Title: When You Were Mine by Rebecca Serle
Published: Published May 1st 2012 by Simon Pulse
Group age: Young adult
Genre: Contemporary retelling
Grade rate: C-
Rosaline knows that she and Rob are destined to be together. She’s been waiting for years for Rob to kiss her - and when he finally does, it’s perfect. Then Juliet arrives on the scene.
This is not how the story was supposed to go. When rumours start swirling about Juliet’s instability - her neediness, a her threats of suicide - Rose starts to fear not only for Rob’s heart, but also for his life.
I really wanted to love this book. I adore Shakespeare retellings (and of course the originals themselves) and I know a lot of people who fell for When You Were Mine hook, line and sinker, but it just didn’t work out for me. I enjoyed some parts of the book, but there were just too many major errors to ignore.
Initially, I was positively electrified by the idea of the famous story being retold from Rosaline's point of view. Poor Rose doesn't get much mention in the original, but my oh my, this version is all hers. Her voice is totally unique - at least at first. As times goes on and events unfold, however, the once captivating and feisty Rose becomes a veritable waterfall of complaints about how miserable she is, how much she hates characters she used to love (for no real reason at all), and what a pain it is to be beautiful, popular and basically perfect.
Of course, it's understandable that Rose is devastated over losing Rob to Juliet, who used to be her best friend but has become vindictive and hateful in the years since they last saw each other. There's plenty of backstory to justify this, but sometimes I just didn't buy it.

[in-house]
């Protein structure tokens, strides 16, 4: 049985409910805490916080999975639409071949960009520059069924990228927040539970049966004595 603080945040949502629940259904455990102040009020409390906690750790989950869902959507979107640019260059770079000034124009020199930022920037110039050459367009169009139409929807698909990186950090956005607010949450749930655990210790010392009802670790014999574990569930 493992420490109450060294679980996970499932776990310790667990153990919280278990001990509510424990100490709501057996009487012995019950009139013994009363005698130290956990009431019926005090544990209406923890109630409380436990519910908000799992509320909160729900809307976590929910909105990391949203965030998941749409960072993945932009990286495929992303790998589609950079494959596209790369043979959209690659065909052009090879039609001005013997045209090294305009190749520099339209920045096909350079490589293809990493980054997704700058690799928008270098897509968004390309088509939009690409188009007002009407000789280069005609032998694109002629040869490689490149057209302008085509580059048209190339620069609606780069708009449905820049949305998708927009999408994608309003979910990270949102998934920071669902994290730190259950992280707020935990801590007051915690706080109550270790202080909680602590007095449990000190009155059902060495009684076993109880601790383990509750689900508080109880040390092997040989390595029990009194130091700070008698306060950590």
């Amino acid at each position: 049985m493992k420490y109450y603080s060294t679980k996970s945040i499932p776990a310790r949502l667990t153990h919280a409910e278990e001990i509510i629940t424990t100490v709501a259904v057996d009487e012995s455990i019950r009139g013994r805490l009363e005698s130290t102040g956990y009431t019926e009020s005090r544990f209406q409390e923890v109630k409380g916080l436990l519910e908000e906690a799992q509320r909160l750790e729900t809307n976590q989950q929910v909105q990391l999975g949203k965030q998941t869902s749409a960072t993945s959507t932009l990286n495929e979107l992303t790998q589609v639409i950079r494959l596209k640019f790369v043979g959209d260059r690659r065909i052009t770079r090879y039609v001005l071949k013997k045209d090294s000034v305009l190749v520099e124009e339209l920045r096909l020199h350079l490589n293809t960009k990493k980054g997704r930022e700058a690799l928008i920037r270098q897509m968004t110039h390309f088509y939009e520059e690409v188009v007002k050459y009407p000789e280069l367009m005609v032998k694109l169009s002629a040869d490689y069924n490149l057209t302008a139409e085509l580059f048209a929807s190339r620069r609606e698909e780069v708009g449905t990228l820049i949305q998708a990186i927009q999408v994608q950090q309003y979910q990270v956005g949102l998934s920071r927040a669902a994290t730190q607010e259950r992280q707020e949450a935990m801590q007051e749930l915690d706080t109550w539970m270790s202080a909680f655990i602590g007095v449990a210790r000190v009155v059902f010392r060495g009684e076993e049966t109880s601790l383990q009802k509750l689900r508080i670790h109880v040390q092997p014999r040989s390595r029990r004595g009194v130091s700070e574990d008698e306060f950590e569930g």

Rebecca Serle's Rob is no Leonardo DiCaprio, and she just doesn't manage to get away with this convoluted (if mildly entertaining) take on the classic. 'Rob' stops being a loveable male lead to a deranged lunatic in a matter of chapters, but Serle insists on describing him as the utter hero until the very last agonising pages. (Unlike Shakespeare's Romeo - we all knew he was crazy from the start!) Maybe if Serle spent less time focusing on how catty Rose thought Juliet was, she might have been able to create a deep, complex and interesting set of characters instead.
The plot isn't exactly stellar, either. Romeo and Juliet is an emotional rollercoaster, and yes, we've probably all said it's unrealistic at one point or another, but this book takes things to a whole other level. The standard of modern YA is so high and this book completely fell below par. The writing was fine, but that in itself speaks volumes – no one should have to put up with an ‘average’ YA book these days. Writers need to push themselves to write with depth and originality, but Serle lacks enthusiasm in this respect. She only portrays the sides of characters she wants to see; there’s no consideration for a reader who wants a romantic but well-balanced story. I kept hoping for something really memorable to happen, but even the climax was a let-down. It's hard to explain because there were some bits I genuinely liked, but the overall direction the story took just wasn't to my taste.
Rosaline is made into a victim, lacking impulse and decisiveness; Juliet is stigmatised, leaving her character barely fleshed out; and in an unsurprising fashion, Rob is treated is alternately as a god and then as some kind of precious but led-astray boy who just needs saving. In all honesty, I wasn't surprised to learn the author wrote this book to get back at a cheating ex.
I wish I could give this book a better review, but in truth it's a story that forgets there's a difference between original material and original ideas, and it let me down.